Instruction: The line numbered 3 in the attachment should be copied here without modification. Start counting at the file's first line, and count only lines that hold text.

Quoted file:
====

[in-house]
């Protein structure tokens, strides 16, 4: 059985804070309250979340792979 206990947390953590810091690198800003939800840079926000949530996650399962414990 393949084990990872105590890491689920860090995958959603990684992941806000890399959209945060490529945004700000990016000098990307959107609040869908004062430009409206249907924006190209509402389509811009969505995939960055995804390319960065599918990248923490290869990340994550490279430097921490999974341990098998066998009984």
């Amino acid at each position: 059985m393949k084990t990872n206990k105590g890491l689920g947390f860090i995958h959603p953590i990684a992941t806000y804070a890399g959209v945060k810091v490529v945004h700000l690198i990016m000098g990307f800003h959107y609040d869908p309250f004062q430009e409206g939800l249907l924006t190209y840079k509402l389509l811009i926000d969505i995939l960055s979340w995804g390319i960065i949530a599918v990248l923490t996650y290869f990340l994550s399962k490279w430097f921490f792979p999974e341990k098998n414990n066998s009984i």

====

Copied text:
């Amino acid at each position: 059985m393949k084990t990872n206990k105590g890491l689920g947390f860090i995958h959603p953590i990684a992941t806000y804070a890399g959209v945060k810091v490529v945004h700000l690198i990016m000098g990307f800003h959107y609040d869908p309250f004062q430009e409206g939800l249907l924006t190209y840079k509402l389509l811009i926000d969505i995939l960055s979340w995804g390319i960065i949530a599918v990248l923490t996650y290869f990340l994550s399962k490279w430097f921490f792979p999974e341990k098998n414990n066998s009984i």